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Middle Pleistocene (Early Toringian) Carnivore Remains from Northern Israel

Published online by Cambridge University Press:  20 January 2017

Eitan Tchernov
Affiliation:
Department of Evolution, Systematics and Ecology, The Hebrew University of Jerusalem, 91904, Jerusalem, Israel
Evangelia Tsoukala
Affiliation:
Department of Geology and Physical Geography, Aristotle University, 54006, Thessaloniki, Macedonia, Greece

Abstract

Seventy well-preserved fossil remains from deposits of an eroded karstic cave in the Upper Galilee of northern Israel includeUrsus deningeri(Ursidae),Canis lupus cf.mosbachensis (Canidae),Crocuta crocuta cf. praespelaea (Hyaenidae), Panthera leo cf. spelaea (Felidae), and Dama sp. (Cervidae). This assemblage probably dates to the Early Toringian (MQ2, Middle Pleistocene). Ursus deningeri and Panthera leo cf. spelaeahave never before been recorded south of the Taurus–Zagros mountain chain. We correlate the carnivore faunule with some Near Eastern and southern Levantine sites and assume that only a severe cold phase could have shifted these species over the Taurus–Zagros mountain chain this far to the south. Due to the relative scarcity of Middle Pleistocene assemblages, especially carnivores, in the southern Levant, the biogeographic connection between the southern Levant and the Near East is still not well known. This faunule elucidates Pleistocene biotic exchanges between Europe and the Levant during this period.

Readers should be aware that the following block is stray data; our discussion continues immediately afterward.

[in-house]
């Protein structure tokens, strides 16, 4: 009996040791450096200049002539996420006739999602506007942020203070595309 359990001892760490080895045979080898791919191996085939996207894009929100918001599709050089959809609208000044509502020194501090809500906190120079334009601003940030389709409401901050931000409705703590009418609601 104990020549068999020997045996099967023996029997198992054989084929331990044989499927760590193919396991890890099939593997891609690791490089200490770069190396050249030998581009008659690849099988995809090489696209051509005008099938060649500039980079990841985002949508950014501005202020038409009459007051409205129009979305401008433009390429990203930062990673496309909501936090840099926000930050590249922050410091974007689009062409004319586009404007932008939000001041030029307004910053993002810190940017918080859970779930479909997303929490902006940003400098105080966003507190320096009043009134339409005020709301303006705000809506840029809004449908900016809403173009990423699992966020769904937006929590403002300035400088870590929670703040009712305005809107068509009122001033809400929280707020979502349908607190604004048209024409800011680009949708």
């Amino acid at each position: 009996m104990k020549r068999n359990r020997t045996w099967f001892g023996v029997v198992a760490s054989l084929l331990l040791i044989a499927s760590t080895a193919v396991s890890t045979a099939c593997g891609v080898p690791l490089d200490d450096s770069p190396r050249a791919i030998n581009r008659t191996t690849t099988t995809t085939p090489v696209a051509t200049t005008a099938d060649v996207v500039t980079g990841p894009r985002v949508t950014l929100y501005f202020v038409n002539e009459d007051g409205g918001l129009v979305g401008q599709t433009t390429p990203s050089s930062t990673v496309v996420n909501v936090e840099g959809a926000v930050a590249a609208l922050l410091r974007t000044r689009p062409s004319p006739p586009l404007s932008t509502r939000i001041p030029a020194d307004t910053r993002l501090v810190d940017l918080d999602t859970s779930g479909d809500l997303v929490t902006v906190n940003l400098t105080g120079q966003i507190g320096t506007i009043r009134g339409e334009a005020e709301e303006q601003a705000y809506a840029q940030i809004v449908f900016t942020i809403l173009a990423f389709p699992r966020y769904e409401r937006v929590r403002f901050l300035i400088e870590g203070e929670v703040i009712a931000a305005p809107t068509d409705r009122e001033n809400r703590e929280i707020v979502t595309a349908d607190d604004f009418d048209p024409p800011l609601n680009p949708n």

Type
Research Article
Copyright
University of Washington

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